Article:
-For the treatment of CABP due to susceptible isolates of S pneumoniae (including cases with concurrent bacteremia), S aureus (methicillin-susceptible isolates only), Haemophilus influenzae, K pneumoniae, K oxytoca, and E coli

Usual Adult Dose for Skin and Structure Infection:

600 mg via IV infusion every 12 hours

Duration of therapy:
-Acute bacterial skin and skin structure infections (ABSSSI): 5 to 14 days
-Community-acquired bacterial pneumonia (CABP): 5 to 7 days

Approved indications:
-For the treatment of ABSSSI due to susceptible isolates of Staphylococcus aureus (including methicillin-susceptible and -resistant isolates), Streptococcus pyogenes, S agalactiae, Escherichia coli, Klebsiella pneumoniae, and K oxytoca
-For the treatment of CABP due to susceptible isolates of S pneumoniae (including cases with concurrent bacteremia), S aureus (methicillin-susceptible isolates only), Haemophilus influenzae, K pneumoniae, K oxytoca, and E coli

What other drugs will affect ceftaroline?

There may be other drugs that can interact with ceftaroline. Tell your doctor about all medications you use. This includes prescription, over-the-counter, vitamin, and herbal products. Do not start a new medication without telling your doctor.

Where can I get more information?

  • Your pharmacist can provide more information about ceftaroline.
  • Remember, keep this and all other medicines out of the reach of children, never share your medicines with others, and use this medication only for the indication prescribed.
  • Disclaimer: Every effort has been made to ensure that the information provided by Cerner Multum, Inc. ('Multum') is accurate, up-to-date, and complete, but no guarantee is made to that effect. Drug information contained herein may be time sensitive. Multum information has been compiled for use by healthcare practitioners and consumers in the United States and therefore Multum does not warrant that uses outside of the United States are appropriate, unless specifically indicated otherwise. Multum's drug information does not endorse drugs, diagnose patients or recommend therapy. Multum's drug information is an informational resource designed to assist licensed healthcare practitioners in caring for their patients and/or to serve consumers viewing this service as a supplement to, and not a substitute for, the expertise, skill, knowledge and judgment of healthcare practitioners. The absence of a warning for a given drug or drug combination in no way should be construed to indicate that the drug or drug combination is safe, effective or appropriate for any given patient. Multum does not assume any responsibility for any aspect of healthcare administered with the aid of information Multum provides. The information contained herein is not intended to cover all possible uses, directions, precautions, warnings, drug interactions, allergic reactions, or adverse effects. If you have questions about the drugs you are taking, check with your doctor, nurse or pharmacist.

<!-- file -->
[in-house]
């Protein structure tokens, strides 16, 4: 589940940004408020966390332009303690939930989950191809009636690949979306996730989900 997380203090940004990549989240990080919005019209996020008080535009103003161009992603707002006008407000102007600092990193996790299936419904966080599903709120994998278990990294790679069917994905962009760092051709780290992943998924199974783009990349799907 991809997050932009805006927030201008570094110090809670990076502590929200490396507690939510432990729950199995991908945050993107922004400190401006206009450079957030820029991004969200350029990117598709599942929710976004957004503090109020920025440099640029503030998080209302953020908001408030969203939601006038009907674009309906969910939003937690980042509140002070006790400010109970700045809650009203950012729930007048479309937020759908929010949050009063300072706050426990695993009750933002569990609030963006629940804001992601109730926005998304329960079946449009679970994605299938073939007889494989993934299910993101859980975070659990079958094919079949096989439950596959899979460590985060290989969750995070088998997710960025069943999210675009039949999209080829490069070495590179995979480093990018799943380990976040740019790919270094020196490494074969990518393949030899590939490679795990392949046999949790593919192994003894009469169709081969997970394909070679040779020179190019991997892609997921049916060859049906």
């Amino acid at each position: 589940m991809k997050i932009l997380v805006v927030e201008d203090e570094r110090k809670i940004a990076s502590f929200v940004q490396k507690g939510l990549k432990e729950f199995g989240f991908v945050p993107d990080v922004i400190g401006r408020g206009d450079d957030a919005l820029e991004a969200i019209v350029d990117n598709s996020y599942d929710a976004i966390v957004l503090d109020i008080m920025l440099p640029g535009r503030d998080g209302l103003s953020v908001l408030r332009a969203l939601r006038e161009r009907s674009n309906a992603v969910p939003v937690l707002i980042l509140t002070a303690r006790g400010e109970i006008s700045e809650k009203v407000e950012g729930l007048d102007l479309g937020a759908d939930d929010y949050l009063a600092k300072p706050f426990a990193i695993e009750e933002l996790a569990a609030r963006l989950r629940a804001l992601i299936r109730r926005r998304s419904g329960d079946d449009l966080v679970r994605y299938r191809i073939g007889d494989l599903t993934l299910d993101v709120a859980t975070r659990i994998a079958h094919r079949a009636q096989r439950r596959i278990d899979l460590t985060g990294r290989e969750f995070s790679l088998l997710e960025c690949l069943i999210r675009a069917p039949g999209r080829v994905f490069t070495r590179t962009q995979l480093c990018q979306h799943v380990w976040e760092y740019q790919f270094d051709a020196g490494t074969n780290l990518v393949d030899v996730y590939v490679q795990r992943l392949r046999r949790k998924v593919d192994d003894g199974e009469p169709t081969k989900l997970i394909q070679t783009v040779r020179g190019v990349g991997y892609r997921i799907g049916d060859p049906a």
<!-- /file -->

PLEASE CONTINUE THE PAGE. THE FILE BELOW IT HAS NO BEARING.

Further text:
Copyright 1996-2012 Cerner Multum, Inc. Version: 1.01. Revision Date: 2011-03-31, 3:54:35 PM.